If I happen to decide to buy a candle today, I have the option of going to perhaps nine home decorating stores within driving distance of my home. Once I choose a store, I will encounter five brands. Let’s say I choose the Yankee Candle Company. They offer eighteen different scents this season, paired with eighteen different colors, which come in a choice of five different sizes, labeled 100 hour, 50 hour, 20 hour, 10 hour, and mini. I do a little bit of math before I leave my home, and I realize that I could purchase 4,050 different candles today. Wahooo! Pepper for the win! Out of 4,050 candles, there has got to be one that’s just perfect for me.
Yikes. As countless magazines and self-help books have begun taking serious note of, American society is today faced with more choices than ever before. We have TV channels and books and blogs and foods and shampoos and just about everything else, not to mention jobs and hobbies and exponentially multiplying college majors. This is not just a trend from which we can be saved, moreover, but is in fact a scientifically mandated phenomenon. The second law of thermodynamics states that the universe moves towards an increasingly disordered state. Today’s vastly diverse choices are a part of that process. Entropy wins, and there are absolutely no ifs ands or buts about it.
Choice is a good thing, and I’d be the first one to line up behind the “having choices” ticket counter. But psychologists can tell you pretty definitively that this will make me one of the less happy campers. Choice stresses us out. It puts pressure on us to make the right decisions. Sometimes, this means that we end up avoiding making decisions at all. Other times, it means that we make choices but then live in constant ambivalence, wondering if we made the right choice or not. Sometimes we are deliriously happy with our choices. But I do not kid myself into thinking this is always the case.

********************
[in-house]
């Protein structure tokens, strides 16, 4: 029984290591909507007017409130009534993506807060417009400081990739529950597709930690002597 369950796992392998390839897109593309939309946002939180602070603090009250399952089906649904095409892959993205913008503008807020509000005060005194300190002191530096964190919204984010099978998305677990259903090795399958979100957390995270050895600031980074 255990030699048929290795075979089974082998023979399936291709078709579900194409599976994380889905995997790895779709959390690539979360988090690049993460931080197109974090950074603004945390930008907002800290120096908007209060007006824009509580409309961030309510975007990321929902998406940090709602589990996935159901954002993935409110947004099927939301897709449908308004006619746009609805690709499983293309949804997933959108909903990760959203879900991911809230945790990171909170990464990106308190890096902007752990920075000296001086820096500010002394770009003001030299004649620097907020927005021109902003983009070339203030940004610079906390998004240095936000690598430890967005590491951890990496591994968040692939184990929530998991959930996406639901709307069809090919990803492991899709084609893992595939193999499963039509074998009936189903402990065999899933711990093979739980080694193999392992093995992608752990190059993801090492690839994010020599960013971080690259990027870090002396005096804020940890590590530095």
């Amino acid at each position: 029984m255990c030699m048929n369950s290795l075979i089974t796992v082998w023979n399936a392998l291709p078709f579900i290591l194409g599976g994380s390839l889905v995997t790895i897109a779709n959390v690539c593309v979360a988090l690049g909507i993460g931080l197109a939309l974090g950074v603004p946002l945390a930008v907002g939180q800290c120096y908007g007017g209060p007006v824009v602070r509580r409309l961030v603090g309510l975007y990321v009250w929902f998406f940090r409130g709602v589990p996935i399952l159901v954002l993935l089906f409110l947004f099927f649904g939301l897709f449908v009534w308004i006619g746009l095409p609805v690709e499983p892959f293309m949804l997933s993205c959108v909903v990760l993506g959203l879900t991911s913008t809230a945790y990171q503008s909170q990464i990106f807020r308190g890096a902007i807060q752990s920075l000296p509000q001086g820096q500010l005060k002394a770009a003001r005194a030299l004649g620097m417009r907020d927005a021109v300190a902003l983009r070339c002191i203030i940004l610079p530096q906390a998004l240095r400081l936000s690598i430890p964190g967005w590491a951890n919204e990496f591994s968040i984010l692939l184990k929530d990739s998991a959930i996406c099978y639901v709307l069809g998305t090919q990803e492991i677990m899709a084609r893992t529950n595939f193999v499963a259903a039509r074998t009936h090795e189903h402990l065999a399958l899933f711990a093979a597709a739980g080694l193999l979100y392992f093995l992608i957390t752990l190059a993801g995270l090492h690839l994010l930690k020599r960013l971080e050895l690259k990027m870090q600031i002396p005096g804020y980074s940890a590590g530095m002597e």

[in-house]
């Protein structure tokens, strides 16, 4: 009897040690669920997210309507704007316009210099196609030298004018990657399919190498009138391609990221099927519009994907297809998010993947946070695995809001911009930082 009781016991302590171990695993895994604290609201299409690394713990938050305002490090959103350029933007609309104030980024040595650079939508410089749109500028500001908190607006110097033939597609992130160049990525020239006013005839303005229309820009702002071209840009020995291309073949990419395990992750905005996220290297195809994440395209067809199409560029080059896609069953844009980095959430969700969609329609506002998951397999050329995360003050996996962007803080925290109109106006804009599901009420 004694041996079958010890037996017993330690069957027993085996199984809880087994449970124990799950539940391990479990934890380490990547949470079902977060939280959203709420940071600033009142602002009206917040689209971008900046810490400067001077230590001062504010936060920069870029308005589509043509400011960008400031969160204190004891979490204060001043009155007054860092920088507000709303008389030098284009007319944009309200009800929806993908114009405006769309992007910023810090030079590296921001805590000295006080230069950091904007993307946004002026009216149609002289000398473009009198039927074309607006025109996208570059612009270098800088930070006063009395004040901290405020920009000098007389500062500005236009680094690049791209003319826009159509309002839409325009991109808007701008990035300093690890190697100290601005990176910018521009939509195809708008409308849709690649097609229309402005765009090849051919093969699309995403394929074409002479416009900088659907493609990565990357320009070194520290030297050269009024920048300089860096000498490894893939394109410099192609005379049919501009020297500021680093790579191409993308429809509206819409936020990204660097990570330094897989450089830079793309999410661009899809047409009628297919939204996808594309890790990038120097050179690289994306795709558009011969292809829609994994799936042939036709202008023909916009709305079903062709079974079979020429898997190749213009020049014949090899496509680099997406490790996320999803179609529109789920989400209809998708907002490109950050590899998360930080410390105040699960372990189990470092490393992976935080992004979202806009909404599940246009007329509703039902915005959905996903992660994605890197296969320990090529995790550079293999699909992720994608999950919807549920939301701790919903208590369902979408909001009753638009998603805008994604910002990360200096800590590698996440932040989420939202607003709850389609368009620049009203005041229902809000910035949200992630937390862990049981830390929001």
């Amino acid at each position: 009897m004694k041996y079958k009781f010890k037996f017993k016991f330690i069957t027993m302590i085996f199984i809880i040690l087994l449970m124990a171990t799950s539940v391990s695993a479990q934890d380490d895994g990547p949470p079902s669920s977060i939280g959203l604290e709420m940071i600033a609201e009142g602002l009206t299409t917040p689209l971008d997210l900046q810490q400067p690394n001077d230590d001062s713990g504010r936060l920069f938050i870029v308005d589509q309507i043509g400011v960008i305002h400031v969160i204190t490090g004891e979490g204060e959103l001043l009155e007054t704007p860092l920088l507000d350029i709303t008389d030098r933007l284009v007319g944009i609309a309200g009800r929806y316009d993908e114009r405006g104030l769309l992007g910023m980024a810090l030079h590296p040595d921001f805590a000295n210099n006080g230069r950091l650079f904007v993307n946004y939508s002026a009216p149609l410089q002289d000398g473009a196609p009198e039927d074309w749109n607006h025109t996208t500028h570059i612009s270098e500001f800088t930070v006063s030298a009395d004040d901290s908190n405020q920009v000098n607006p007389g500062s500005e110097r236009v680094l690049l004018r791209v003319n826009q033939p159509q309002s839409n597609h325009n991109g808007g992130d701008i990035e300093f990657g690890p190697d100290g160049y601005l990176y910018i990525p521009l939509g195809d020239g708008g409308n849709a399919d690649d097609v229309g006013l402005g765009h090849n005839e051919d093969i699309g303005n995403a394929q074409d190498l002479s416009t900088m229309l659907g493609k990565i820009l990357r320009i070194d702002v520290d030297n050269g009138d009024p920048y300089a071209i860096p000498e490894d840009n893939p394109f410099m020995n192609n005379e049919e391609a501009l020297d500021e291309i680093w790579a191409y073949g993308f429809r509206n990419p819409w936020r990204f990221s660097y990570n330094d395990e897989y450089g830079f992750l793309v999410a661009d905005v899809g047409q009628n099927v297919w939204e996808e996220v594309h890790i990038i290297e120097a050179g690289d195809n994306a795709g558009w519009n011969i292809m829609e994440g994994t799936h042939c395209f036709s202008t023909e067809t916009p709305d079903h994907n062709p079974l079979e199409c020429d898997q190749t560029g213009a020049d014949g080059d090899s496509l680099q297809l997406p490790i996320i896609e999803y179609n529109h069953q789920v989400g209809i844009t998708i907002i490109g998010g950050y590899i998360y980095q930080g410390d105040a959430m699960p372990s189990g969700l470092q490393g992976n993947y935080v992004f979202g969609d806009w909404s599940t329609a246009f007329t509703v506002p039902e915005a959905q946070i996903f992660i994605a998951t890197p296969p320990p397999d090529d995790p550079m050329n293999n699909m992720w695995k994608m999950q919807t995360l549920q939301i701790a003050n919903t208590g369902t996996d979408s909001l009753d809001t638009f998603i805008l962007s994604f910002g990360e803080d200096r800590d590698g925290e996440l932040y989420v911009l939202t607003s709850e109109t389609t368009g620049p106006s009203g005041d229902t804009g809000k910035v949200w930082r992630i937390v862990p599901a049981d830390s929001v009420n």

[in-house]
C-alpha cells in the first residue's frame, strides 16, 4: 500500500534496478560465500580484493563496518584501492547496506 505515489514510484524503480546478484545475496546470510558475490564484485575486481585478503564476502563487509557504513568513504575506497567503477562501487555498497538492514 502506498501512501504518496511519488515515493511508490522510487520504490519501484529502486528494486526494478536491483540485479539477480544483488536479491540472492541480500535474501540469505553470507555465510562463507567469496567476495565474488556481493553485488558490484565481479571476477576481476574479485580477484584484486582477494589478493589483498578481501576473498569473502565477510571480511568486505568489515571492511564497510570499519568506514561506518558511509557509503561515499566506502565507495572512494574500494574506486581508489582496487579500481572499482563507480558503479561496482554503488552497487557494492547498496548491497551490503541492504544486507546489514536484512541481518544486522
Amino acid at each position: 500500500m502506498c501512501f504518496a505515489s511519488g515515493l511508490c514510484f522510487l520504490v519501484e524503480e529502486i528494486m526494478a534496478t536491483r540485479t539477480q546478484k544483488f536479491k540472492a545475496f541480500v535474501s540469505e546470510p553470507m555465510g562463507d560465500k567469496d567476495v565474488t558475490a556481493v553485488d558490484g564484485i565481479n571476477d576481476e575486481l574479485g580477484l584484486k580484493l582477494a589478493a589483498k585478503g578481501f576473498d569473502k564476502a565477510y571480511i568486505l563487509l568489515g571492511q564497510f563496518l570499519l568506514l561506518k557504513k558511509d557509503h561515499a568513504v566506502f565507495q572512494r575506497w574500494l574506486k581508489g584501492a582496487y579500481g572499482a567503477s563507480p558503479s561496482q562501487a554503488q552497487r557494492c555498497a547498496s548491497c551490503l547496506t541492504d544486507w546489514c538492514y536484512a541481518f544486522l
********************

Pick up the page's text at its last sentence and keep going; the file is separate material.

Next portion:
One realm that this plays out in a super interesting way is marriage. Comparative psychologists have begun to explore that fact that not only do arranged marriages have better divorce statistics, but they also have more happily married husbands and wives. A study in Jaipur, India a few decades ago found that people in love marriages were more in love for the first five years, while those in arranged marriages were more in love for the next 30 years. Some have chalked this up to our inability to make good decisions ourselves. The theory is that when friends who love and understand us choose a mate for us, they are making a better decision than we might make for ourselves. I get this line of reasoning, and I don’t think we should dismiss it.
However, I often wonder if part of the reason Americans have such a high divorce rate is because we live in a paradigm in which we can always seek greater happiness. In an arranged marriage, a wife often enters into it knowing that it is going to be her life until she dies, so she commits to making the absolute best of it as she can. Without questions and without doubts, contentedness can settle in. This is not the case in American society. Choices and temptations and new lifestyles abound, and we live sometimes, I think, in a bit of a jittery, unsettled, and perpetually unfulfilled mess.
More than anything else, I think about this phenomenon in my own life. I loved my high school sweetheart very, very much. And I know with absolute certainty that if I never left Detroit, I never would have found new cultures and people that fit me better. I would have been astronomically happy building a life with him. But the potential for greener pastures beckoned, and I hopped on a plane faster than Justin Bieber reaches for second base. Choice is a very powerful and awesome God, and I would not go so far as to say it’s ruined my ability to love–I’d say the opposite, in fact–but it has without question made it more difficult for me to be content.
So if I lived in a tribe, I probably wouldn’t have these problems. I wouldn’t be stressed out by a fucking candle, and I would certainly be content with the friends, lovers, and family members I had. If cavemen had anything right, this was it. We’ve got to emulate it. Simplify. Relax. Accept things as they are. Certainly I’m not giving up my things or my freedom any time soon, but I have vowed to never buy a candle ever again.Tweet